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Ed Tech Thoughts on the Space Coast

1:1

Gamifying Technology Literacy in a 1:1 School

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Badging Initiative - supporting technology literacy in the 1:1 classroom

A Buzz Worthy Strategy to Help Motivate Students
Although it is not a new idea - educators internationally are developing badging systems to recognize, identify, and motivate learners. It is one of the strategies embedded in the Gamification of Curriculum.
Proposal:
A STEAM Badging Program at Stone Magnet Middle School.
We would like to amend our Laptop Policy regarding the customization of the laptop covers for students to permit school-provided badges to be displayed on the top cover. This would be a means of gamifying our curriculum. It would be analogous to Scout Merit Badges, Fighter Pilot Kills, notches on the belt or feathers in the headband.

We would like to limit this initiative particularly to Digital Literacy accomplishments and statuses, although digital skills being used in exemplary curriculum products is certainly encouraged. Most of these challenges will be accomplished on student’s own time after they have completed their classwork, before or after school. We are inviting comment on as well as suggestions for a limited number of badges for this initiative.

We must stress that only officially approved badges are permitted to be adhered to the cover of the laptops. We want to insure not only is there space, removability, and appropriateness, but we want to also increase the value and control the scarcity of these recognitions.

Purpose:
Make learning, achievement, skill attainment visible. Unlike digital badges, these are more visible for peer students and educators in one's physical vicinity.
Celebrate achievement, erect a monument!
Encourage peer support (students can see which peer to go to for help).
Help teachers identify student leaders, mentors.

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The Analog-Digital Challenge

This weekend I was visiting with a local electrical engineer in a well-known high tech company. We started talking about the changes about to take place in my school's learning environment (with a 1:1 initiative). I was surprised that (initially) he didn't share my enthusiasm for the potential this project would have. 

When I came home, I ran across this challenge that Rae Niles shared on the ADE list a decade ago. She had gotten it from an anonymous source in Abilene High School I added a few lines myself, and sent it out to my school's teaching staff with this note:

I ask you to forgive the idealistic notion that this is going to be an immediate/easy change... but let's gear up for a major change in our learning culture. Please don't take this as a challenge to the effort or quality of instruction in your classroom, it is meant more to challenge us to think about why the changes coming are worthwhile.

Let's have a little competition at school and get ready for the future.
I will use a laptop and you will use paper and pencil.
 Are you ready?

  • I will access up-to-date information - you have a textbook that is 5 years old.
  • I will immediately know when I misspell a word you have to wait until it's graded.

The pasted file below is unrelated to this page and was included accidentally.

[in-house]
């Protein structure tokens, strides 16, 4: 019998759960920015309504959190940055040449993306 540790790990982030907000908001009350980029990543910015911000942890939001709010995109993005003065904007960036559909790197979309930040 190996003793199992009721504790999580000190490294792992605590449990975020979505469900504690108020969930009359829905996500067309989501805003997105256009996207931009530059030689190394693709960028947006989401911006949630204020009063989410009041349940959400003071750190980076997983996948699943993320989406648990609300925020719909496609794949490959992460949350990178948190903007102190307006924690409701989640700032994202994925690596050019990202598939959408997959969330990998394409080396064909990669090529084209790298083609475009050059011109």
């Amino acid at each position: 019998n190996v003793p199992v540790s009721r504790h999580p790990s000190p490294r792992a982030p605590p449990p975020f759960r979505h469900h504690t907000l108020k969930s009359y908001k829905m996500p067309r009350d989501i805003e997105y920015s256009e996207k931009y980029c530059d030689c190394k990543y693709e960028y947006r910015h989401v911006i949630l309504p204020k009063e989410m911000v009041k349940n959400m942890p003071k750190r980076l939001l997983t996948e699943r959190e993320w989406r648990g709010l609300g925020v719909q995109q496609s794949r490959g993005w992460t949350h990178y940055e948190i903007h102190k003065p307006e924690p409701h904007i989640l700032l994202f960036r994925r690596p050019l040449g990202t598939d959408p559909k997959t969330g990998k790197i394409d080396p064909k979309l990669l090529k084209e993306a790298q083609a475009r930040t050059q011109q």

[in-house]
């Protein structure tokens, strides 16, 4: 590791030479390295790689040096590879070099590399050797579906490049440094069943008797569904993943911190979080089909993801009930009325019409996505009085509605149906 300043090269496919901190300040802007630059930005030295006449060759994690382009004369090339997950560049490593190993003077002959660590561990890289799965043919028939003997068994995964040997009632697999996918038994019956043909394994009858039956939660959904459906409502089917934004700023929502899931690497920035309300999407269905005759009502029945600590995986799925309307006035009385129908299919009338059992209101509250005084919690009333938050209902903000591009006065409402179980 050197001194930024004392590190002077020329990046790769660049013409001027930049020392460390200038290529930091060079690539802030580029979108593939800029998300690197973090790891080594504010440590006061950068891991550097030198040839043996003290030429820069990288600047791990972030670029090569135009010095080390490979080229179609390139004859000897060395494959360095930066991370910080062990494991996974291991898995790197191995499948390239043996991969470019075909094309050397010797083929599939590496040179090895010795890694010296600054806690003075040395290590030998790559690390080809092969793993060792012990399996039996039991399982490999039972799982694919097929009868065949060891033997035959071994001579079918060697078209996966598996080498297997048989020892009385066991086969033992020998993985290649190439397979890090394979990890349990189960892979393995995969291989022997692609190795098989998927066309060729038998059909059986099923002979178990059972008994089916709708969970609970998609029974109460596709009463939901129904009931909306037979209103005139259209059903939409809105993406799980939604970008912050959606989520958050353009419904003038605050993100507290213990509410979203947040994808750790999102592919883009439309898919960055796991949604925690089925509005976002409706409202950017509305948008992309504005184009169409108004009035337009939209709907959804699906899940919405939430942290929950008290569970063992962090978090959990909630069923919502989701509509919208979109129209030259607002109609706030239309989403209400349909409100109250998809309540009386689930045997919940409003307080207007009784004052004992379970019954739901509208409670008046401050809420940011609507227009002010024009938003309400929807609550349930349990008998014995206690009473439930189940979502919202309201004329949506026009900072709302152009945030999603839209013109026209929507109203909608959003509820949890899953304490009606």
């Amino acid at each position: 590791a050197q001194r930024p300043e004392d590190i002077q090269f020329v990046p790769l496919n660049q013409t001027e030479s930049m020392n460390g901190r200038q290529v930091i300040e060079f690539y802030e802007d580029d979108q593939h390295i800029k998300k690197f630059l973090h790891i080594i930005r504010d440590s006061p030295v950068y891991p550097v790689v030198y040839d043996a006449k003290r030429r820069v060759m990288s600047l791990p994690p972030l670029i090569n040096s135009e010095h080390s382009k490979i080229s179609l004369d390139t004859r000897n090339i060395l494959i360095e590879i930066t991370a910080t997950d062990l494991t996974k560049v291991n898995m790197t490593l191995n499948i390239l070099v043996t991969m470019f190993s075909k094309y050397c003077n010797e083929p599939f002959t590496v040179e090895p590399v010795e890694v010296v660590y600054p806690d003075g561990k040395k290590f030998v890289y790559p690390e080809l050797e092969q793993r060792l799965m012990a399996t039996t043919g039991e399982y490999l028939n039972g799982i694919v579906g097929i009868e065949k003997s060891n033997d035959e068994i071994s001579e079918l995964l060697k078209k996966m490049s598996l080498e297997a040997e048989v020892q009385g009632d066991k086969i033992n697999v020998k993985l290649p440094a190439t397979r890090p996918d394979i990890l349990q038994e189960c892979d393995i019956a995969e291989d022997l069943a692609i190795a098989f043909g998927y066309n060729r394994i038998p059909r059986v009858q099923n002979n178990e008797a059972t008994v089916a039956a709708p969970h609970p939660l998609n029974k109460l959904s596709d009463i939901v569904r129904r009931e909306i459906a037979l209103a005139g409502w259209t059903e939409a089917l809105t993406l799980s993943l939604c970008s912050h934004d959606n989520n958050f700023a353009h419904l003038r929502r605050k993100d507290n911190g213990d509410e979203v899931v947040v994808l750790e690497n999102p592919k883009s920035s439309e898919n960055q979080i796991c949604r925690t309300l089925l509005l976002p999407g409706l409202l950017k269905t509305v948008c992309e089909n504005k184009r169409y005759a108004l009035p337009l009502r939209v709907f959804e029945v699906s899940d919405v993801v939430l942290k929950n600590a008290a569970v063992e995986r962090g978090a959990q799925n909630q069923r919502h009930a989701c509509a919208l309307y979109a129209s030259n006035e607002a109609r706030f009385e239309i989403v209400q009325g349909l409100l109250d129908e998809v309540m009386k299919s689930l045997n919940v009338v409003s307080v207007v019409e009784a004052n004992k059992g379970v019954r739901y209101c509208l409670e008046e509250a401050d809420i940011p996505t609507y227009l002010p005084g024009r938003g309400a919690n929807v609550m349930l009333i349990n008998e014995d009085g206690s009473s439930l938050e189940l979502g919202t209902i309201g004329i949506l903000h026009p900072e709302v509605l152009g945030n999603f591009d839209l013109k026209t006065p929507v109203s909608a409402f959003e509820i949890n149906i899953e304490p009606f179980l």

• I will learn how to care for technology by using – it you will read about it.
  • I will see math problems in 3d, you will do the odd problems.
  • I will be able to communicate richly using multimedia and review, reflect and revise my communication for a superior final product – you will write 10 facts as a summary our assignment.
  • I will create artwork and poetry and share it with the world you will share yours with the teacher (and maybe the class).
  • I will be able to experience just-in-time learning on demand while your teacher will try and predict when the computers might be needed and try to schedule the lab.
  • I will have 24/7 access to the biggest library in human history, you have the entire class period several times a year if your teacher scheduled the computer lab.
  • I will learn to troubleshoot technology problems, you will wish you had technology.
  • I will work interactively with information while yours will be printed and photocopied.
  • I will select my learning style you will use the teacher's favorite learning style.
  • I will organize my notes electronically, archive them, learn to search and find information in my portfolio, you will struggle with heavy static books/notebooks and a bulky three ring binder with torn, smeared wrinkled and sometimes illegible content.
  • I will collaborate with my peers from around the world and (maybe) you will get to collaborate with peers in your classroom.
  • I will take my learning as far as I want while you must wait for the rest of the class.
  • I will know the difference between and effectively use: ordered lists and unordered lists, hanging indents, a text cell, calculated field, a graphic created with vectors or bitmaps, transparency, chromakey, layers, web authoring, scripting, markup language and basic programming – you will struggle to write within the margins of your paper and build big enough tables to contain your notes, even when you reach an new understanding.
  • I will build additional skills that will transfer to adulthood jobs, social interaction, politics, and life successes while you are limited to only the most rudimentary tools for learning.

The cost of a laptop per year? - $300/year average
The cost of teacher and student training?
 Expensive
The cost of well educated US citizens and workforce? - Priceless
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Photo Credit: jazzijava via Compfight cc
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